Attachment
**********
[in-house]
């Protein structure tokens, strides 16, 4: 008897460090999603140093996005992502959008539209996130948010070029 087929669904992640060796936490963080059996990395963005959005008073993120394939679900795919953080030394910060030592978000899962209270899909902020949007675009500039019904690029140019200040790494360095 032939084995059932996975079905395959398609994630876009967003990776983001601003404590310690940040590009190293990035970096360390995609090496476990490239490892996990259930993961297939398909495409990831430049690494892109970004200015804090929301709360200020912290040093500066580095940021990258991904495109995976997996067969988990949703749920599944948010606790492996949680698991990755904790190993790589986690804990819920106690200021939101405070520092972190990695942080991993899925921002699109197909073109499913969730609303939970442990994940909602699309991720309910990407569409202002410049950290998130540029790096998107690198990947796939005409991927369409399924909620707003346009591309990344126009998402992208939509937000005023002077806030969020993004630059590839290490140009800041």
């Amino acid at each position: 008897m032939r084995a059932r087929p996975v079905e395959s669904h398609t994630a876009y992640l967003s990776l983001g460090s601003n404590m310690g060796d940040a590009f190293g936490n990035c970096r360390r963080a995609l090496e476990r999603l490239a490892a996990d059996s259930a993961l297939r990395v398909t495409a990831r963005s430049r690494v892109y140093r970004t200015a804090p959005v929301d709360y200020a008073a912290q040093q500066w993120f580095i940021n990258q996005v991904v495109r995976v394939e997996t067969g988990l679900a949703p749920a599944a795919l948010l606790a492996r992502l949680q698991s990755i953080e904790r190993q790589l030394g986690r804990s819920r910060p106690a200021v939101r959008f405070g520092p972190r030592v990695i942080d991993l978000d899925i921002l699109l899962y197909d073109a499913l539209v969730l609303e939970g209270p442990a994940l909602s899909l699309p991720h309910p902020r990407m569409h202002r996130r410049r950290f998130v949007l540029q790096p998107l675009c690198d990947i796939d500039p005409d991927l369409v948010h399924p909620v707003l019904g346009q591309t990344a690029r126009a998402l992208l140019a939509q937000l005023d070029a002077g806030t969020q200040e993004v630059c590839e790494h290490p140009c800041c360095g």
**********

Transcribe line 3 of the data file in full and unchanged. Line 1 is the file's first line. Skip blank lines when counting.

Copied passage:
């Amino acid at each position: 008897m032939r084995a059932r087929p996975v079905e395959s669904h398609t994630a876009y992640l967003s990776l983001g460090s601003n404590m310690g060796d940040a590009f190293g936490n990035c970096r360390r963080a995609l090496e476990r999603l490239a490892a996990d059996s259930a993961l297939r990395v398909t495409a990831r963005s430049r690494v892109y140093r970004t200015a804090p959005v929301d709360y200020a008073a912290q040093q500066w993120f580095i940021n990258q996005v991904v495109r995976v394939e997996t067969g988990l679900a949703p749920a599944a795919l948010l606790a492996r992502l949680q698991s990755i953080e904790r190993q790589l030394g986690r804990s819920r910060p106690a200021v939101r959008f405070g520092p972190r030592v990695i942080d991993l978000d899925i921002l699109l899962y197909d073109a499913l539209v969730l609303e939970g209270p442990a994940l909602s899909l699309p991720h309910p902020r990407m569409h202002r996130r410049r950290f998130v949007l540029q790096p998107l675009c690198d990947i796939d500039p005409d991927l369409v948010h399924p909620v707003l019904g346009q591309t990344a690029r126009a998402l992208l140019a939509q937000l005023d070029a002077g806030t969020q200040e993004v630059c590839e790494h290490p140009c800041c360095g």